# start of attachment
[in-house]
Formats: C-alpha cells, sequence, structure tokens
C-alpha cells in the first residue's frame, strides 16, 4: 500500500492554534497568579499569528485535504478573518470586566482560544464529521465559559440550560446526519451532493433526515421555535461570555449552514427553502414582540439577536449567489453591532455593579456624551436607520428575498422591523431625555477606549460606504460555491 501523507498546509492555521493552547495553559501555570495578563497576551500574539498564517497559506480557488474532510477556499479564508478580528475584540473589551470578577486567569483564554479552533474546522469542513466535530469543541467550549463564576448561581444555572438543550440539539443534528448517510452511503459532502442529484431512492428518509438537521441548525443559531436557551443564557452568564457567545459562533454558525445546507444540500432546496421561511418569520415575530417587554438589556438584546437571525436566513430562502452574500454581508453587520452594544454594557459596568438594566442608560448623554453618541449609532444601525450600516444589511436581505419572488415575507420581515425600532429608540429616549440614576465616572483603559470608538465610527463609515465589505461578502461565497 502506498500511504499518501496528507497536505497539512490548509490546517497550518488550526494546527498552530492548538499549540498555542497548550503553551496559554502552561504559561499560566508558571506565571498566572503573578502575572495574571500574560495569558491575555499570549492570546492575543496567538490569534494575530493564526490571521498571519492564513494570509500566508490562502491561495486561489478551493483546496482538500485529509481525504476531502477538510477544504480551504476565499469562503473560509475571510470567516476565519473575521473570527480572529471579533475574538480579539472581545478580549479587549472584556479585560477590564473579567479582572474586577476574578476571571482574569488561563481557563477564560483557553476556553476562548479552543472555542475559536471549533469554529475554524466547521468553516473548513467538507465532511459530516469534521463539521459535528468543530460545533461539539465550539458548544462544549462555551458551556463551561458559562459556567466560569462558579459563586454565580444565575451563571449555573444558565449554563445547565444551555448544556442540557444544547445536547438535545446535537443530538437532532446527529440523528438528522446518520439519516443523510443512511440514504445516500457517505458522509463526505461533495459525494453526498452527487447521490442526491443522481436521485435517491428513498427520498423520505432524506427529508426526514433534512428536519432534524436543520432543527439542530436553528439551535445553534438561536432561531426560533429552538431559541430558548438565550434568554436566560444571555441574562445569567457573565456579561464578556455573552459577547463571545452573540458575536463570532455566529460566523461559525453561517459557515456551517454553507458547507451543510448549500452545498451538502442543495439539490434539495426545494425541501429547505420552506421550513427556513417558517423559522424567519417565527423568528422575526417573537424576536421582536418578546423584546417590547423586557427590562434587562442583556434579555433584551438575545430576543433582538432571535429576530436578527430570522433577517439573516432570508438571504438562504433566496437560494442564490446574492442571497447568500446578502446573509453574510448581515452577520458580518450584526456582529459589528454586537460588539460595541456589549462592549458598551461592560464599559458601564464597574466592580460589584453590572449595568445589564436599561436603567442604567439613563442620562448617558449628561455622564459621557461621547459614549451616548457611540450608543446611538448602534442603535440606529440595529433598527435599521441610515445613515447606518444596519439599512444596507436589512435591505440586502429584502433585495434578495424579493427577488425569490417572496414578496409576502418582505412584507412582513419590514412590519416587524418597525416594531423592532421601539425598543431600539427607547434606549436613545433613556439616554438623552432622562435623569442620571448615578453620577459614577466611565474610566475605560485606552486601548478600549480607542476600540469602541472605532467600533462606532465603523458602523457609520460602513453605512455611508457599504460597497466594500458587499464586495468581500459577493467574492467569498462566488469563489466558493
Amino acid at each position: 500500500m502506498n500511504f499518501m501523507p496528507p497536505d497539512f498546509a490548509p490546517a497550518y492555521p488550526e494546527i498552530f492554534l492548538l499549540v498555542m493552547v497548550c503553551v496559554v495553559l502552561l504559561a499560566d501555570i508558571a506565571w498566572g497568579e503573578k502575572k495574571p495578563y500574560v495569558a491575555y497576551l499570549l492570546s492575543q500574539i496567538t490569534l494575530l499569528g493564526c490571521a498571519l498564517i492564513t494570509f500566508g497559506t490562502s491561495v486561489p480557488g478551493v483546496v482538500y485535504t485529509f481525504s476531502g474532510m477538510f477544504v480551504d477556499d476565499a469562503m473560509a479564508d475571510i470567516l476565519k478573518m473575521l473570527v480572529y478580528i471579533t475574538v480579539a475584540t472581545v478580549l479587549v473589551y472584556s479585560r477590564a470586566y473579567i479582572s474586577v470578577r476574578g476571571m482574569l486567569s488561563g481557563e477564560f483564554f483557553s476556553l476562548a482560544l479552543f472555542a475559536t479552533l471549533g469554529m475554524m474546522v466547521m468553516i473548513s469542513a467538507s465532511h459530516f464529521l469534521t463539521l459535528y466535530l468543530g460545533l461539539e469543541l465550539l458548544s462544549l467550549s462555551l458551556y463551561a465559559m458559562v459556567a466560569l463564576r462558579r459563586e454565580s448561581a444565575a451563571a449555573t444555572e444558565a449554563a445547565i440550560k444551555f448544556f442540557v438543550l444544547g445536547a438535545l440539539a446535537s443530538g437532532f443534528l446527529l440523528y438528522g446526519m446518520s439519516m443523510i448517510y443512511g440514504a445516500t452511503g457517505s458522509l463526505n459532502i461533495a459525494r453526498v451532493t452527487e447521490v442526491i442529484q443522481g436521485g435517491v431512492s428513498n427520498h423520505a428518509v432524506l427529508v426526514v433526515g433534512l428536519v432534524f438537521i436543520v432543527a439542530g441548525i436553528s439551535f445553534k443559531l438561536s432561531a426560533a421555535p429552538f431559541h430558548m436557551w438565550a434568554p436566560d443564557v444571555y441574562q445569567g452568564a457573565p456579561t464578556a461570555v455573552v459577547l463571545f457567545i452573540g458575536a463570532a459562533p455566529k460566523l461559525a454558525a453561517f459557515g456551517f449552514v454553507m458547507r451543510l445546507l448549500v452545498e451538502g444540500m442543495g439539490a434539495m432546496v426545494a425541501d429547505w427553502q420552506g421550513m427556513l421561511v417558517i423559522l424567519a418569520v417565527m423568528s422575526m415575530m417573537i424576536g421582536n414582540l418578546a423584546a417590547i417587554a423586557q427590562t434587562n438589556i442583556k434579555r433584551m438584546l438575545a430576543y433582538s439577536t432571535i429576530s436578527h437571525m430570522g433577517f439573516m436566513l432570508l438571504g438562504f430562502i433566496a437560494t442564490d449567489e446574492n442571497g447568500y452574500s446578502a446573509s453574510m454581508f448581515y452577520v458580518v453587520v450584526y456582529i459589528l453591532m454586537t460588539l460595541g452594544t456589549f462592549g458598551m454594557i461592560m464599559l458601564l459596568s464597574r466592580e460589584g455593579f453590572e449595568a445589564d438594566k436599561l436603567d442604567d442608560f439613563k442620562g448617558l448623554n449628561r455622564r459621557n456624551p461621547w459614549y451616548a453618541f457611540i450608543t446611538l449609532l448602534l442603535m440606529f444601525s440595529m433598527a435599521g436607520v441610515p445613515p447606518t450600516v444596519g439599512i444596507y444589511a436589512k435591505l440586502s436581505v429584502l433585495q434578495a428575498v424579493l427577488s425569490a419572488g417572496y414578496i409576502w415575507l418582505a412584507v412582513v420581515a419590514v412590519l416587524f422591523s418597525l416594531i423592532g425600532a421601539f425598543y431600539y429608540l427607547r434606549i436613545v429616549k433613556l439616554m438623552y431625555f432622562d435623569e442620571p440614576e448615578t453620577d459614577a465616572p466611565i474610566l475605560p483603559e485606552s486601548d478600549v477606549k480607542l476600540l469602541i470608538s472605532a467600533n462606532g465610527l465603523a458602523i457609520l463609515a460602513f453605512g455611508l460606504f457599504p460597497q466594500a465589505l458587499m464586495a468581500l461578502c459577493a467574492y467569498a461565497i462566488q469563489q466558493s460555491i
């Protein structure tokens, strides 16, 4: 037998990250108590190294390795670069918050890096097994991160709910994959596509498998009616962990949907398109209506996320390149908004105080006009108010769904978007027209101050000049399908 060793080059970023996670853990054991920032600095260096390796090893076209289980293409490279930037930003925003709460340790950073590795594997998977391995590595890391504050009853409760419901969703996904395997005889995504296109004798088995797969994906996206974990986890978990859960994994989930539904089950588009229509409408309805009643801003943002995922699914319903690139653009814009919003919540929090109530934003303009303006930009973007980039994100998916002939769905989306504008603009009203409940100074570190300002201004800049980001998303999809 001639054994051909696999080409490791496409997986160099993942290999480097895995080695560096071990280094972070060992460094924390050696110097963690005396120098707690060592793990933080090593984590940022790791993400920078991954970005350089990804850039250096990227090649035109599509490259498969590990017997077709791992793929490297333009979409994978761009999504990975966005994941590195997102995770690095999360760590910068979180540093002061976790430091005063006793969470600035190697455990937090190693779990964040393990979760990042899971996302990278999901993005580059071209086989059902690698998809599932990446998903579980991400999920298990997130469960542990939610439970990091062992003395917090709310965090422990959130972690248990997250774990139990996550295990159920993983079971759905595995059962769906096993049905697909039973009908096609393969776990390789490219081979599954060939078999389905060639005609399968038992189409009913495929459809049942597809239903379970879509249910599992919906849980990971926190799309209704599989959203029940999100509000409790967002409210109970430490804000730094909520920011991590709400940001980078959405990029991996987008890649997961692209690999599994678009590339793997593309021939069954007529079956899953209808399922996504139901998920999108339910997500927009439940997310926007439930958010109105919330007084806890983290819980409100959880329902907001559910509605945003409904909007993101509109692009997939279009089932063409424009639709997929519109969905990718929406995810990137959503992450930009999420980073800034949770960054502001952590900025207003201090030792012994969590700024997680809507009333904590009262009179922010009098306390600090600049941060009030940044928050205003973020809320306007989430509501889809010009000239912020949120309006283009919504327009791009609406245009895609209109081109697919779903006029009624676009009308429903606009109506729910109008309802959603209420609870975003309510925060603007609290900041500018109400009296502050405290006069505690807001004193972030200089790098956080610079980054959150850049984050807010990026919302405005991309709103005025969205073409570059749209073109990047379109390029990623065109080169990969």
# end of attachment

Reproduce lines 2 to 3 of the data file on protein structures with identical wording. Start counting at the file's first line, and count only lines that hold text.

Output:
Formats: C-alpha cells, sequence, structure tokens
C-alpha cells in the first residue's frame, strides 16, 4: 500500500492554534497568579499569528485535504478573518470586566482560544464529521465559559440550560446526519451532493433526515421555535461570555449552514427553502414582540439577536449567489453591532455593579456624551436607520428575498422591523431625555477606549460606504460555491 501523507498546509492555521493552547495553559501555570495578563497576551500574539498564517497559506480557488474532510477556499479564508478580528475584540473589551470578577486567569483564554479552533474546522469542513466535530469543541467550549463564576448561581444555572438543550440539539443534528448517510452511503459532502442529484431512492428518509438537521441548525443559531436557551443564557452568564457567545459562533454558525445546507444540500432546496421561511418569520415575530417587554438589556438584546437571525436566513430562502452574500454581508453587520452594544454594557459596568438594566442608560448623554453618541449609532444601525450600516444589511436581505419572488415575507420581515425600532429608540429616549440614576465616572483603559470608538465610527463609515465589505461578502461565497 502506498500511504499518501496528507497536505497539512490548509490546517497550518488550526494546527498552530492548538499549540498555542497548550503553551496559554502552561504559561499560566508558571506565571498566572503573578502575572495574571500574560495569558491575555499570549492570546492575543496567538490569534494575530493564526490571521498571519492564513494570509500566508490562502491561495486561489478551493483546496482538500485529509481525504476531502477538510477544504480551504476565499469562503473560509475571510470567516476565519473575521473570527480572529471579533475574538480579539472581545478580549479587549472584556479585560477590564473579567479582572474586577476574578476571571482574569488561563481557563477564560483557553476556553476562548479552543472555542475559536471549533469554529475554524466547521468553516473548513467538507465532511459530516469534521463539521459535528468543530460545533461539539465550539458548544462544549462555551458551556463551561458559562459556567466560569462558579459563586454565580444565575451563571449555573444558565449554563445547565444551555448544556442540557444544547445536547438535545446535537443530538437532532446527529440523528438528522446518520439519516443523510443512511440514504445516500457517505458522509463526505461533495459525494453526498452527487447521490442526491443522481436521485435517491428513498427520498423520505432524506427529508426526514433534512428536519432534524436543520432543527439542530436553528439551535445553534438561536432561531426560533429552538431559541430558548438565550434568554436566560444571555441574562445569567457573565456579561464578556455573552459577547463571545452573540458575536463570532455566529460566523461559525453561517459557515456551517454553507458547507451543510448549500452545498451538502442543495439539490434539495426545494425541501429547505420552506421550513427556513417558517423559522424567519417565527423568528422575526417573537424576536421582536418578546423584546417590547423586557427590562434587562442583556434579555433584551438575545430576543433582538432571535429576530436578527430570522433577517439573516432570508438571504438562504433566496437560494442564490446574492442571497447568500446578502446573509453574510448581515452577520458580518450584526456582529459589528454586537460588539460595541456589549462592549458598551461592560464599559458601564464597574466592580460589584453590572449595568445589564436599561436603567442604567439613563442620562448617558449628561455622564459621557461621547459614549451616548457611540450608543446611538448602534442603535440606529440595529433598527435599521441610515445613515447606518444596519439599512444596507436589512435591505440586502429584502433585495434578495424579493427577488425569490417572496414578496409576502418582505412584507412582513419590514412590519416587524418597525416594531423592532421601539425598543431600539427607547434606549436613545433613556439616554438623552432622562435623569442620571448615578453620577459614577466611565474610566475605560485606552486601548478600549480607542476600540469602541472605532467600533462606532465603523458602523457609520460602513453605512455611508457599504460597497466594500458587499464586495468581500459577493467574492467569498462566488469563489466558493